Leaked terror memo could complicate Brennan hearing

In this Oct. 29, 2010 file photo, Deputy National Security Adviser for Homeland Security and Counterterrorism John Brennan briefs reporters at the White House in Washington.
AP Photo/Charles Dharapak, File

(CBS News) John Brennan, President Barack Obama's former counter-terrorism adviser, is set to make his case on Capitol Hill to become CIA director. But a leaked memo that spells out the case for killing Americans linked to terrorism will likely complicate Thursday's hearing.

The unclassified memo written by the Justice Department was sent to some members of Congress last summer, but was never intended to be public. It was leaked this week, most likely because the Senate is holding hearings Thursday on the nomination of Brennan to head the CIA. Brennan is the architect of the drone program. But now, the leak has the White House on the defensive.

Administration officials argued forcefully Tuesday that the targeted killing of terrorists who are American citizens -- often by drone strikes -- is acceptable policy in the battle to keep America safe. White House Press Secretary Jay Carney has said, "These strikes are legal, they are ethical, and they are wise."

Attorney General Eric Holder has said these types of actions are taken only when there is an "imminent threat, when capture is not feasible and when we are confident that we are doing so in a way that is consistent with federal and international law."

But the administration gives itself wide latitude on what constitutes an "imminent threat."

The memo reads that the administration "does not require ... clear evidence that a specific attack ... will take place in the immediate future." And a U.S. citizen can be targeted "if they're believed to be a senior operational leader of al-Qaeda ... engaged in planning operations to kill Americans."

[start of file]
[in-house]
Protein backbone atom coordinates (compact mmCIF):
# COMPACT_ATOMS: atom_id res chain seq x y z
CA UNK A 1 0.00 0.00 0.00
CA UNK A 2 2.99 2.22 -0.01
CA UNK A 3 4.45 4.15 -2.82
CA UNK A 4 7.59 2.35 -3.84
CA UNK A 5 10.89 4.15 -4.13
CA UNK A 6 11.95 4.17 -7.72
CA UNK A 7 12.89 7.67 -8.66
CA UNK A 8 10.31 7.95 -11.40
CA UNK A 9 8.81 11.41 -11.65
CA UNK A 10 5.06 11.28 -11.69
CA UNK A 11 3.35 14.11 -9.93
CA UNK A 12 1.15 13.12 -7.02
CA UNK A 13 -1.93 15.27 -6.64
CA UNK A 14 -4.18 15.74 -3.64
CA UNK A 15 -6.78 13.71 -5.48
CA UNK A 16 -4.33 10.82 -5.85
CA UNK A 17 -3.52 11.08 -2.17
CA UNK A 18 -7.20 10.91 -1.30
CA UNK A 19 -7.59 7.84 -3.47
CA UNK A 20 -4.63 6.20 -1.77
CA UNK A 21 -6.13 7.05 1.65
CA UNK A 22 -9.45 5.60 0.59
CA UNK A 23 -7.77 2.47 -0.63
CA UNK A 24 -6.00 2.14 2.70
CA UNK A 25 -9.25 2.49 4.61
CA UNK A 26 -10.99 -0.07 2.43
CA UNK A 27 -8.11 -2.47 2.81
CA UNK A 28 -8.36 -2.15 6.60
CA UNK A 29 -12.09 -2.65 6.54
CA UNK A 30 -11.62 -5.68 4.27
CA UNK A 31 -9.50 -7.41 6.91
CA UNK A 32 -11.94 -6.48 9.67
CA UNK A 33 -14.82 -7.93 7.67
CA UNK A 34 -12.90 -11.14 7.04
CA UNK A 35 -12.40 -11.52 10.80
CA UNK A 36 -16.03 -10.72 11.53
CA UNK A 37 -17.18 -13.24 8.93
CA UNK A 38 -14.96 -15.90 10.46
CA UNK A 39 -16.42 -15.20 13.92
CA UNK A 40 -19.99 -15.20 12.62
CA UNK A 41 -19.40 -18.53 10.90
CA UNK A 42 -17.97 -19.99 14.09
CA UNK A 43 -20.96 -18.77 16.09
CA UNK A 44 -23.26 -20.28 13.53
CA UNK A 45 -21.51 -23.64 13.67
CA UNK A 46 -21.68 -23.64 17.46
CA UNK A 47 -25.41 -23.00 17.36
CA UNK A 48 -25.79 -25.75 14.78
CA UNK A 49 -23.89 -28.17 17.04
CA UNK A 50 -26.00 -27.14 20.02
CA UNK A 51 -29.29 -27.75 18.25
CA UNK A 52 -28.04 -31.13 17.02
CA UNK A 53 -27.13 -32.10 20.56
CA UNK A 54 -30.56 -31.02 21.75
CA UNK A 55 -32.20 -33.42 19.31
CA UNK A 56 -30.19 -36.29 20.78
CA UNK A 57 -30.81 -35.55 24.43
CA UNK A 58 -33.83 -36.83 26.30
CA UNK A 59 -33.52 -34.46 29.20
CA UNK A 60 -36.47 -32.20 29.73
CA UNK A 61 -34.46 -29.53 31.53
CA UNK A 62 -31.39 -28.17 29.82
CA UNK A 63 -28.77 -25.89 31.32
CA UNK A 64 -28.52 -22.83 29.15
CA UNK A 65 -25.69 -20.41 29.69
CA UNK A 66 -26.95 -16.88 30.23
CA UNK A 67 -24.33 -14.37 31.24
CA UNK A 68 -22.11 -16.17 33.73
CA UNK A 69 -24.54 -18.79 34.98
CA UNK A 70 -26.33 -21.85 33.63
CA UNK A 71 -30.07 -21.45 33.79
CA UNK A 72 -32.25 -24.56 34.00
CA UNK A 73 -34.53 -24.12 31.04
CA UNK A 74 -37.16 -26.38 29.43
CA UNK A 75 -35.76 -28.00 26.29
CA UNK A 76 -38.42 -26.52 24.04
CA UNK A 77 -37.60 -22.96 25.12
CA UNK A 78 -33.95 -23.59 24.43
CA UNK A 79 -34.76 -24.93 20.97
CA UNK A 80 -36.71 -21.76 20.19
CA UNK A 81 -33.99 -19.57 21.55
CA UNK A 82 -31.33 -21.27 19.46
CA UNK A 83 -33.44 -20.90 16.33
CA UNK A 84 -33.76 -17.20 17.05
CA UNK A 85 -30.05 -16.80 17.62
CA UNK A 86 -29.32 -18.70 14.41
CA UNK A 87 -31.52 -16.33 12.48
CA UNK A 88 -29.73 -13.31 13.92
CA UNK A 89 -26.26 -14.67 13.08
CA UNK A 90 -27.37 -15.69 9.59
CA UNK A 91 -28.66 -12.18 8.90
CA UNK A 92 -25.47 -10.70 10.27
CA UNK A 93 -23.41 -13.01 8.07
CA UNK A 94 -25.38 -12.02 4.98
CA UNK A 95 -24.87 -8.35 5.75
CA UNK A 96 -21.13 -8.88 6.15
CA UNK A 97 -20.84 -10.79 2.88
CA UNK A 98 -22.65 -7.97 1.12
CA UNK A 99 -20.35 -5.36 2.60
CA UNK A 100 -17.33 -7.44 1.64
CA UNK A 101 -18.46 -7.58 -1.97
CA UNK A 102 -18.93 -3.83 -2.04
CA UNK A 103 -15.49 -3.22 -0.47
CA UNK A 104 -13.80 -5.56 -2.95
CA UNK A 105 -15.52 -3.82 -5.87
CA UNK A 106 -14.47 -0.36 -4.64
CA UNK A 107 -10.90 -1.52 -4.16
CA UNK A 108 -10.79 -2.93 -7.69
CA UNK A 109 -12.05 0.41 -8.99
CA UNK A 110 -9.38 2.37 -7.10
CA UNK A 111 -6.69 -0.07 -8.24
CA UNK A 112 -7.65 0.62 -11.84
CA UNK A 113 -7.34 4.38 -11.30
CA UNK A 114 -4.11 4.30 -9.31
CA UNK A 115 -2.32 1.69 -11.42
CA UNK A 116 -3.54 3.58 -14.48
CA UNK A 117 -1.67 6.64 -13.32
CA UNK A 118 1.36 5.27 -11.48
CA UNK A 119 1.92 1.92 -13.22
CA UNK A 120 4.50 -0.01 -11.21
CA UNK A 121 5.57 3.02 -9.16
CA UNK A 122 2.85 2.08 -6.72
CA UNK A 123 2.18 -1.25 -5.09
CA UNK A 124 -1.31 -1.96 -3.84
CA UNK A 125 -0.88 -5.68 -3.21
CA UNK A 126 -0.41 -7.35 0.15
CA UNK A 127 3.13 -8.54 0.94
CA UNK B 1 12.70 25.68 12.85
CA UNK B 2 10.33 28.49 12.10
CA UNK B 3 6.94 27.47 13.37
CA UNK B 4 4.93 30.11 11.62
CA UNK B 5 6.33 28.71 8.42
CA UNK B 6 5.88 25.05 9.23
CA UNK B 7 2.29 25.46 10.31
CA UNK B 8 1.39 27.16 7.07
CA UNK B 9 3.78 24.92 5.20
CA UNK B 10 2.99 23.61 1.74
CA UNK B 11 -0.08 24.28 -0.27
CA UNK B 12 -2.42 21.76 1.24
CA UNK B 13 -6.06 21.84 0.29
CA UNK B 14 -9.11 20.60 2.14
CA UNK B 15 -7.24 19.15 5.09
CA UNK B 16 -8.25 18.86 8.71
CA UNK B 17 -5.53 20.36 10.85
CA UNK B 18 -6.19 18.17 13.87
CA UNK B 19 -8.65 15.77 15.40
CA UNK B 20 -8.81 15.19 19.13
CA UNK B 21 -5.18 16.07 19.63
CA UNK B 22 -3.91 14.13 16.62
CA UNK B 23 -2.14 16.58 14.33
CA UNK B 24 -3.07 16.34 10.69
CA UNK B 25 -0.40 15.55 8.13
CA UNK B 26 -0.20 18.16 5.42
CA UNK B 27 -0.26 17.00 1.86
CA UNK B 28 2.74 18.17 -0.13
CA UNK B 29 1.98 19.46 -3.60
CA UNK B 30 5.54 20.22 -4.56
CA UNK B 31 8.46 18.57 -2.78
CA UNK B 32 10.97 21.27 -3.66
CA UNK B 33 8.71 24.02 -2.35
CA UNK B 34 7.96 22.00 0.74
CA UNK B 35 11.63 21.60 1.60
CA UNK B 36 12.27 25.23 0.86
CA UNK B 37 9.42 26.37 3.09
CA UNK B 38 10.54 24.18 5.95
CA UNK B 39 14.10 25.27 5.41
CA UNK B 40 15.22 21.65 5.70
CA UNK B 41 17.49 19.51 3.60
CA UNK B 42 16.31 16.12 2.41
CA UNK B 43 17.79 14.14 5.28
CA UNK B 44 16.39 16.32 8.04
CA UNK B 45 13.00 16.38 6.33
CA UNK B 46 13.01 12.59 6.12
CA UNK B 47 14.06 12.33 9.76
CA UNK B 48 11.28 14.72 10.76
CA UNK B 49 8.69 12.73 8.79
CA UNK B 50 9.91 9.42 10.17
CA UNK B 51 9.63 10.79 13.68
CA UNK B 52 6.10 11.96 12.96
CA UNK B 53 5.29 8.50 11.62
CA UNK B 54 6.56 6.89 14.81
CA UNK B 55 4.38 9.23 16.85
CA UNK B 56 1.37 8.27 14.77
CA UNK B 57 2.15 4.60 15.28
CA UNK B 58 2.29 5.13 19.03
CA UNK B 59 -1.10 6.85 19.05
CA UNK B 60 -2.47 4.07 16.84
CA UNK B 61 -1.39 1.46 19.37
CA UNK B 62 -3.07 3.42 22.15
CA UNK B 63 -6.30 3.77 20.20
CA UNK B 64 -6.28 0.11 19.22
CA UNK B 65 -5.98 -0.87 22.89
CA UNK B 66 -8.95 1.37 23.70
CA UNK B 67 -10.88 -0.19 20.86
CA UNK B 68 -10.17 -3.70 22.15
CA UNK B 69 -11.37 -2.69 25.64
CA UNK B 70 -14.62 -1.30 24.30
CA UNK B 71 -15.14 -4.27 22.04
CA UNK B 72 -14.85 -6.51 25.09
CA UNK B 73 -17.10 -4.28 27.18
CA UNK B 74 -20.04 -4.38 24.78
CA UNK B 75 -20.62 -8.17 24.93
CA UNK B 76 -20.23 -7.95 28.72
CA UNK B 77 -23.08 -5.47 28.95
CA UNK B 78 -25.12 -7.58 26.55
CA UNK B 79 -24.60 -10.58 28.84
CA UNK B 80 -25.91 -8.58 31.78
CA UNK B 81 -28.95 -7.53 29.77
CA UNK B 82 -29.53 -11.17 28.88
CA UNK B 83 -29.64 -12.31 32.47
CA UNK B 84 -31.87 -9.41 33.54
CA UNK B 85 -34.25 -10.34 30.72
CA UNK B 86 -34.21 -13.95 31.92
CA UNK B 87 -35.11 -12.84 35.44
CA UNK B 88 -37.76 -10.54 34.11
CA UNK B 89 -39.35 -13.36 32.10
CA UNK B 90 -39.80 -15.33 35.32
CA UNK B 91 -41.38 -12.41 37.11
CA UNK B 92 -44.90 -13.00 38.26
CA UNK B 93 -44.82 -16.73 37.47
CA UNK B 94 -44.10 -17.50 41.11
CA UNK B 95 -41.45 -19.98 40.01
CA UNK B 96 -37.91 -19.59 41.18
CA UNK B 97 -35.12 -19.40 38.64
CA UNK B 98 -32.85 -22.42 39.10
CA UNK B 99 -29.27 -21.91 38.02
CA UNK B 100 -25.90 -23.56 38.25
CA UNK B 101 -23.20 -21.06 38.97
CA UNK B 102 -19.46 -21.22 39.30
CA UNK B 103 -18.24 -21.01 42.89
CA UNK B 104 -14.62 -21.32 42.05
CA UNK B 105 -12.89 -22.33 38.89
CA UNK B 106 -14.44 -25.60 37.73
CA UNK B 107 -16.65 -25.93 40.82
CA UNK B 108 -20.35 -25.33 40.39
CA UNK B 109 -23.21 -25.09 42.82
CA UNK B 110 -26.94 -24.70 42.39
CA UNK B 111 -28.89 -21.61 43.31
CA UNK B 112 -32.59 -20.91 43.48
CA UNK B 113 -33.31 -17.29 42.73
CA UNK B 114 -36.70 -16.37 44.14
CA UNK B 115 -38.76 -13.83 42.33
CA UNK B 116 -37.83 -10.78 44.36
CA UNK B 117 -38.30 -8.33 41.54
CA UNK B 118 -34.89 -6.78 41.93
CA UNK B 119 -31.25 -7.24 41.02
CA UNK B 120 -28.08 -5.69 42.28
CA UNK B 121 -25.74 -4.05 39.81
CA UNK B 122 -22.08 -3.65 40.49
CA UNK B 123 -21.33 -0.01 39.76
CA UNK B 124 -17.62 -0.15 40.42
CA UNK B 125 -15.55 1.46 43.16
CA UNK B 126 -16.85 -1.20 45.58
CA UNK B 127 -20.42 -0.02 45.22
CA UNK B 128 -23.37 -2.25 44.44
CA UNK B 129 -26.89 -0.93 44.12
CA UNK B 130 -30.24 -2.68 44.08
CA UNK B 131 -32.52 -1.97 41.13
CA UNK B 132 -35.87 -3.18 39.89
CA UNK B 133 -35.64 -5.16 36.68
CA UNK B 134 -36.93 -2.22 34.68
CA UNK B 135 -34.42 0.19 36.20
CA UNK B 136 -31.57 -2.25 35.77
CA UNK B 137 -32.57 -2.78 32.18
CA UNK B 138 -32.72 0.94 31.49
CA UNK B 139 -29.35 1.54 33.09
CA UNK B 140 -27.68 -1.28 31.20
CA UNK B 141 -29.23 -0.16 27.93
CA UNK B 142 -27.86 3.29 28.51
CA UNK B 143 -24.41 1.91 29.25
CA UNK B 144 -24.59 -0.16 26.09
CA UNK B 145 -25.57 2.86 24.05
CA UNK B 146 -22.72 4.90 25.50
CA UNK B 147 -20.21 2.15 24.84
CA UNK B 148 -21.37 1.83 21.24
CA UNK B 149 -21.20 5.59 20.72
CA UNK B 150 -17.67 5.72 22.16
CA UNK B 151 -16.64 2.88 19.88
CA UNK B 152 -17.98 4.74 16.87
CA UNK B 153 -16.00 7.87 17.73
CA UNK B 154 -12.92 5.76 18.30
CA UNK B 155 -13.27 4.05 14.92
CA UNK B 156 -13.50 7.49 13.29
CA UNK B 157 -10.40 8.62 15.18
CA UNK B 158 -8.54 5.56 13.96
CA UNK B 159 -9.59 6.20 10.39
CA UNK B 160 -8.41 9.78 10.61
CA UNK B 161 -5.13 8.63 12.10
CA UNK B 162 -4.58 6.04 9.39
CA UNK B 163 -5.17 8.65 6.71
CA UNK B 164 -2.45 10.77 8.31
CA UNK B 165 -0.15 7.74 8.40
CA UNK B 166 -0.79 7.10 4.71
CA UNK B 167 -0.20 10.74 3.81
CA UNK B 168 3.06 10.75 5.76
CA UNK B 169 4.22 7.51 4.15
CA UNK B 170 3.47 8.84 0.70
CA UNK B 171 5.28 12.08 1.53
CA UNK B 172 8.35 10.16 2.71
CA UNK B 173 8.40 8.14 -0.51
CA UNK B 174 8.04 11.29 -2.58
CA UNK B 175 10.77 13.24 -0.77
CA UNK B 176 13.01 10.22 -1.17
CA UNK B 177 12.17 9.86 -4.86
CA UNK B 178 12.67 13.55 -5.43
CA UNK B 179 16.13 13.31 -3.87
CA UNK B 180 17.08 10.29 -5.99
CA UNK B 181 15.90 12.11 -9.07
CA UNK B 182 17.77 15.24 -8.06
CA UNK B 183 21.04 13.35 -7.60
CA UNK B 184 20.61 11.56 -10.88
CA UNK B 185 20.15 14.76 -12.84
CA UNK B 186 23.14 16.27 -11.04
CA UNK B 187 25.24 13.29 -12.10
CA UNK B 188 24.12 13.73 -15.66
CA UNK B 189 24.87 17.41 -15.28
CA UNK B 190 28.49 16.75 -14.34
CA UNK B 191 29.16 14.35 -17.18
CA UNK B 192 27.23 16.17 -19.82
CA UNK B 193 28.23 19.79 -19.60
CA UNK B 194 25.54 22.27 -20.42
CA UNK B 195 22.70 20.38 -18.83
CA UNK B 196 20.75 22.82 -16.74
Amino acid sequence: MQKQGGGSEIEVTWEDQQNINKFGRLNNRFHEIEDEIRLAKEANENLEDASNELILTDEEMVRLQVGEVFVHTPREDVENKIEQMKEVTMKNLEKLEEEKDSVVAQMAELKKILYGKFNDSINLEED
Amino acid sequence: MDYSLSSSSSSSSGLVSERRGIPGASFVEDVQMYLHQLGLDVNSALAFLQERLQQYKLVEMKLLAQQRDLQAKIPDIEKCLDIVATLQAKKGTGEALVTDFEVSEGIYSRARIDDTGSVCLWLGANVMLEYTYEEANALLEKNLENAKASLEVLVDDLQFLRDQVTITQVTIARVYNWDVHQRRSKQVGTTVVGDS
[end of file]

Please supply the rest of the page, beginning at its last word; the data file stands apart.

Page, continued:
Anwar al-Awlaki was the highest profile American-born jihadi killed by a targeted drone strike. Another American, Samir Khan, was killed in the same attack in 2011.

CBS News' Bill Plante asked Carney, "What about some kind of review? I mean, you're taking away a U.S. citizen's due process -- doesn't it deserve a broader debate?"

Carney replied, "We understand that these are weighty matters, that these are serious issues, and they deserve the kind of considered approach that this president has taken to them."

White House officials, including Brennan, when he was the president's counter-terrorism adviser, have, in the past, made the case that strikes are in the U.S. national security interest.

Brennan said on April 30, 2012, "The purpose of a strike against a particular individual is to stop him before he can carry out his attack and kill innocents."

Civil liberties groups have been upset with the targeted strike policy since it became public. The American Civil Liberties Union called the leaked memo, which lays out the legal justification for the policy, irresponsible and chilling. You can expect to hear more about it when Brennan goes before the Senate Thursday for his confirmation hearing.

For Bill Plante's full report, watch the video in the player above.